Tamino (Bliss) meets the Queen of the Night (Olga Pudova)

The audience knows that Olga Pudova’s Queen of the Night is up to no good from the get-go. Projected full-screen around her live head is the leggy animated body of a black-widow spider. Pudova’s rendition of the famous vengeance aria was impressive; her spot-on intonation and stratospheric bell-like tones making it the most effortless Queen's wrath I have ever heard.

Bass Peixin Chen’s Sarastro, his deep vocalizations warm, serene, and reassuring, was often encountered in animation as a diagramed brain of turning machine gears, symbolic of his role as caretaker for the 18th century Enlightenment's optimistic rationalism. In his brain is found true Kunst (art) and science.

Tamino (Bliss) meets Sarastro (Peixin Chen)

The vigorous Brenton Ryan's Monostatos, Tamino's rival, looked like a love-sick but nasty Nosferatu, menacing his thirst for the Pamina who is always just out of his desperate grasp. This production, to its credit, manages to make one believe she is always about to be in that grasp.

Monostatos (Brenton Ryan) with intertitle dialogue
Tamino’s easy-going side-kick, Papageno (pliant baritone Jarrett Ott), was dressed in the brown-suit and flat-hat of a Buster Keaton. If he failed every test of courage and self-discipline, he was, with his redeeming good heart, forgiven, especially for first finding and then bringing Pamina to Tamino. The later encounter of Papagena (an energetic Ashley Robillard) with her desperate-to-wed Papageno made up for its brevity with the boundless good cheer of their bird-song duet.

The slightly muted pit orchestra was elegantly propelled throughout the evening by conductor David Charles Abell. While the Academy of Music's dowdy chamber does not possess a warm resonance for either orchestra in the pit or voices on stage, its size was perfect for this production's visual element, and its projection of voices carried well enough to count when needed.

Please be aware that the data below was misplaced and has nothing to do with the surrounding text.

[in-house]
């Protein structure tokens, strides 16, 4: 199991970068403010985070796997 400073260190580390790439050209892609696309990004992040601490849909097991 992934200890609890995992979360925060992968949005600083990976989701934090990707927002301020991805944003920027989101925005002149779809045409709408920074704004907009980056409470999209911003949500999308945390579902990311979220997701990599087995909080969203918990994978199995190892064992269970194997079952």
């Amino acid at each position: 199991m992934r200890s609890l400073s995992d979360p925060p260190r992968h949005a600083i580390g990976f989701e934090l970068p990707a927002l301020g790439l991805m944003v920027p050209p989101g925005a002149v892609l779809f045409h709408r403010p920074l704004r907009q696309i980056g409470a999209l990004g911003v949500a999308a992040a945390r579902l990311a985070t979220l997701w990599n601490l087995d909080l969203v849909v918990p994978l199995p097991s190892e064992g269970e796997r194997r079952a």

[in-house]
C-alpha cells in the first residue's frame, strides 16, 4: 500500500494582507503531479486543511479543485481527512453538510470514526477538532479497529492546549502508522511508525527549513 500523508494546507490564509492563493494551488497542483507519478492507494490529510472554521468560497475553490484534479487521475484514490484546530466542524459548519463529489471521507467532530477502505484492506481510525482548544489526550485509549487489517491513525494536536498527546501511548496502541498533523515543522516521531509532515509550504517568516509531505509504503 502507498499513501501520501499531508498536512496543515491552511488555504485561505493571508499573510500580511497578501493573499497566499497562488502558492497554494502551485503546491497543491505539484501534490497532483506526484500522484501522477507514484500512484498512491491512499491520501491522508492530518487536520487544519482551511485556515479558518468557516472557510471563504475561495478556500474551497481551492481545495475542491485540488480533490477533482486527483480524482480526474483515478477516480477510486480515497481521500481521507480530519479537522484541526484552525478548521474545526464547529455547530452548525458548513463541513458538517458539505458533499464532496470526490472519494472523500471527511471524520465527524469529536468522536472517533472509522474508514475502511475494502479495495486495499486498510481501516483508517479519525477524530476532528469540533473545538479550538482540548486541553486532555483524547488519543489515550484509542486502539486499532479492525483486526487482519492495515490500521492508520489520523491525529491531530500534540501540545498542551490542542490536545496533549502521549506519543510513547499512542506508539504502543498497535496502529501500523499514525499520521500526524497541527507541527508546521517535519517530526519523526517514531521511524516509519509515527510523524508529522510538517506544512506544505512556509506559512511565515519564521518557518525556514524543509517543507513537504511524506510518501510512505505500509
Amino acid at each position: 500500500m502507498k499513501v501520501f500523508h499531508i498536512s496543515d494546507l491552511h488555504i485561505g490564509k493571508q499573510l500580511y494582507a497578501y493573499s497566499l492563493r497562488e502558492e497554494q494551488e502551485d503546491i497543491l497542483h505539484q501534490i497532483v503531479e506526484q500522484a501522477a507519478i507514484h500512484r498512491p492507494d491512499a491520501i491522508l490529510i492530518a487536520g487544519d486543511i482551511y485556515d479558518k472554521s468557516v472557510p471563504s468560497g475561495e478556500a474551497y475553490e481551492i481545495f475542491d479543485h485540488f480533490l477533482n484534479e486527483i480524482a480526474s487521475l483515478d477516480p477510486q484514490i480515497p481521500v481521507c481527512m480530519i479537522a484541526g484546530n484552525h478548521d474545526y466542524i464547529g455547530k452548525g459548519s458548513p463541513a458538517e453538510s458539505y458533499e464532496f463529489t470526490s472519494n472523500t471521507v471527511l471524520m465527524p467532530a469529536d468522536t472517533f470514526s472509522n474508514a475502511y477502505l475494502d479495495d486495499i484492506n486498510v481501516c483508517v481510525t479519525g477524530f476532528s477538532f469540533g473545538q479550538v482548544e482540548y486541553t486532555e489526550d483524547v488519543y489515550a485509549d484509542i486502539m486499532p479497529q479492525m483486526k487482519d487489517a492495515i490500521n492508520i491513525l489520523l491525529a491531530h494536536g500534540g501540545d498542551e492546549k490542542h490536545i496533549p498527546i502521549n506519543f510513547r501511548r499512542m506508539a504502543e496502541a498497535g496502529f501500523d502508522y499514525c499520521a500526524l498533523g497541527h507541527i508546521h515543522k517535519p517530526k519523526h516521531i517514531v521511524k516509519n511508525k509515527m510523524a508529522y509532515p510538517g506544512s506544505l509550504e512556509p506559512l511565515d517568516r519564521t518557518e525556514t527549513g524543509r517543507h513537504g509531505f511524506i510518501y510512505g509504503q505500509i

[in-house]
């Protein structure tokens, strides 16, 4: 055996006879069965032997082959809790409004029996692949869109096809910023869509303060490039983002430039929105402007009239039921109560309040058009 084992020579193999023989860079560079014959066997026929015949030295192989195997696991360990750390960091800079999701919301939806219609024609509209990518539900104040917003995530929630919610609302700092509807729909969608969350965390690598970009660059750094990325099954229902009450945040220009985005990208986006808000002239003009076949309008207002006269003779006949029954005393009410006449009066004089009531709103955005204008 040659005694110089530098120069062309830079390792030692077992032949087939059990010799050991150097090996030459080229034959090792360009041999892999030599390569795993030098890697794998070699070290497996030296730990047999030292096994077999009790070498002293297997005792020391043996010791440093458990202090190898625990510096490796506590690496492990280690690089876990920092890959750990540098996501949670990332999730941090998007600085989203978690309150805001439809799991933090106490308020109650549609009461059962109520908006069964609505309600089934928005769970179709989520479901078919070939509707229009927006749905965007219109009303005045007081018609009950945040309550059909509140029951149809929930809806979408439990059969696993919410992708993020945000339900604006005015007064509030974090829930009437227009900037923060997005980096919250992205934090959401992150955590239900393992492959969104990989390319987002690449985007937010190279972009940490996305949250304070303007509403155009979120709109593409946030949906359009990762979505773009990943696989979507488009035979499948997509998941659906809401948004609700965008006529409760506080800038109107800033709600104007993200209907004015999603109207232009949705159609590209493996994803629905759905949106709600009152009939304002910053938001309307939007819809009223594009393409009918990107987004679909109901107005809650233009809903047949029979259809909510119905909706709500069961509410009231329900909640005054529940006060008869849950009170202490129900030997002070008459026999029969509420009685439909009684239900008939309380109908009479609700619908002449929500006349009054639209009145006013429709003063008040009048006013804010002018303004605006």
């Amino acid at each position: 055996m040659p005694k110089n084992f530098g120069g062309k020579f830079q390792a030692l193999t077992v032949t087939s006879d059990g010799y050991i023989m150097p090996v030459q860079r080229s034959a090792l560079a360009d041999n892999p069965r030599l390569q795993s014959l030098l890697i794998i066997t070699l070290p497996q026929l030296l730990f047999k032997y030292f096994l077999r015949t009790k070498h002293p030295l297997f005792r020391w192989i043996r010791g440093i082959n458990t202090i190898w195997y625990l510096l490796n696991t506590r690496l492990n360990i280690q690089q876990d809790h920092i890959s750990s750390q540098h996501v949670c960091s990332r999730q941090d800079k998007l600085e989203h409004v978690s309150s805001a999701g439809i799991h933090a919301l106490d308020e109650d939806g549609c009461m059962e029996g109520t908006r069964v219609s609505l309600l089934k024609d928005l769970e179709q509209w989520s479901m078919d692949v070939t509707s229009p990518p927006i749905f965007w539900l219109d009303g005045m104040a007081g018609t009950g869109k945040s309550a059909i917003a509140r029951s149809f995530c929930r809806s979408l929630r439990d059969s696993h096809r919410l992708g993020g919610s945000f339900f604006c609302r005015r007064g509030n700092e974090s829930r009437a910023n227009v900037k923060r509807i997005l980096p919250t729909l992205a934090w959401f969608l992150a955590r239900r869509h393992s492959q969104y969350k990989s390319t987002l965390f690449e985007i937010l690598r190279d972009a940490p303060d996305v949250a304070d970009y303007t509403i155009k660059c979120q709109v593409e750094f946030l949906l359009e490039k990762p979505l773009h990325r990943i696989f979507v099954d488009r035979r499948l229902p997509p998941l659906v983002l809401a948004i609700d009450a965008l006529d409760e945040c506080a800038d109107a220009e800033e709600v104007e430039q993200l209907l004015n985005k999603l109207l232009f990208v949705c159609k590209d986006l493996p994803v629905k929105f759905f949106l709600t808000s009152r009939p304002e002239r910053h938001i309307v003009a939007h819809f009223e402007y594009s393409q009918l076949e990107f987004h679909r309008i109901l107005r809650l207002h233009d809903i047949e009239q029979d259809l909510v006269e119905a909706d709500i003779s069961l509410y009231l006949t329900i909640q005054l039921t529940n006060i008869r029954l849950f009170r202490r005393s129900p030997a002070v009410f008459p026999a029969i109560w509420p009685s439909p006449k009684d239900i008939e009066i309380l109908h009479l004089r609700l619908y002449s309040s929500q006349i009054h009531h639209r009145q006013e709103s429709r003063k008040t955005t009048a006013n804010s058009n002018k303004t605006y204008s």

Papageno (Ott) and Papagena (Robillard)
I had been disappointed four years ago with the initial run of this Magic Flute at the co-producing Los Angeles Opera. The staging seemed too 2-D flat, its projected colors washed-out, and its gags hard to hear; overall a clever gimmick that didn't quite jell.

When it worked so much better in Philadelphia, I guessed it had undergone, after that initial run, some kind of clever tinkering. But Komische Oper director Philip Bröking, by chance seated next to me at the September 15 performance, assured me it was the same production I had seen at L.A. four years ago.

L.A.’s Dorothy Chandler Pavilion, half-again larger than the Academy of Music (and that much more distant from the audience), may have had something to do with perceptions. Here in Philadelphia, a smooth interactive choreography blended singers and screen projections to maximum advantage. Color presence and depth were vivid, vocals vibrant, and gags both audible and witty. It was, to put it simply, a Magic Flute for the ages.

Lesson learned: If at first an opera production doesn't work for you, give it a try at another house.


Photos: Opera Philadelphia